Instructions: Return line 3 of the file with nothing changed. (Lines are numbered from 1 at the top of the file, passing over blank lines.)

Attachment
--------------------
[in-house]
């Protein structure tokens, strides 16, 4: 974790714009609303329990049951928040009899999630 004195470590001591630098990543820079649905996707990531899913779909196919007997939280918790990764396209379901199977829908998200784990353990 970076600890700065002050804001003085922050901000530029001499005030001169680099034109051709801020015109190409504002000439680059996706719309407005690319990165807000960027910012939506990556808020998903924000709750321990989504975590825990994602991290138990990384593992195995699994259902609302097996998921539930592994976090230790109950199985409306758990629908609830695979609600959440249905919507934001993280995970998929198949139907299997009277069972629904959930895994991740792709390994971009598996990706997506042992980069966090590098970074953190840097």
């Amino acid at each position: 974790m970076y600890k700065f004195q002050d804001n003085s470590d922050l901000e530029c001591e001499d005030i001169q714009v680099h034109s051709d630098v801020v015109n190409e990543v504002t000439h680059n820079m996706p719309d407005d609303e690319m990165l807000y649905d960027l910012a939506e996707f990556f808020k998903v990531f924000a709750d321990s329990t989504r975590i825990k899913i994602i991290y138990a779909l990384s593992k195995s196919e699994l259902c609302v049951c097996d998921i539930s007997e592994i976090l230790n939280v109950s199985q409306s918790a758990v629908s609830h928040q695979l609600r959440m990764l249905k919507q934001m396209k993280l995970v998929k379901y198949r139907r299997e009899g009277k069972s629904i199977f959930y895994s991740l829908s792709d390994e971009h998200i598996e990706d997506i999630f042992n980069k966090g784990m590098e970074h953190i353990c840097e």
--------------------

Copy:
């Amino acid at each position: 974790m970076y600890k700065f004195q002050d804001n003085s470590d922050l901000e530029c001591e001499d005030i001169q714009v680099h034109s051709d630098v801020v015109n190409e990543v504002t000439h680059n820079m996706p719309d407005d609303e690319m990165l807000y649905d960027l910012a939506e996707f990556f808020k998903v990531f924000a709750d321990s329990t989504r975590i825990k899913i994602i991290y138990a779909l990384s593992k195995s196919e699994l259902c609302v049951c097996d998921i539930s007997e592994i976090l230790n939280v109950s199985q409306s918790a758990v629908s609830h928040q695979l609600r959440m990764l249905k919507q934001m396209k993280l995970v998929k379901y198949r139907r299997e009899g009277k069972s629904i199977f959930y895994s991740l829908s792709d390994e971009h998200i598996e990706d997506i999630f042992n980069k966090g784990m590098e970074h953190i353990c840097e």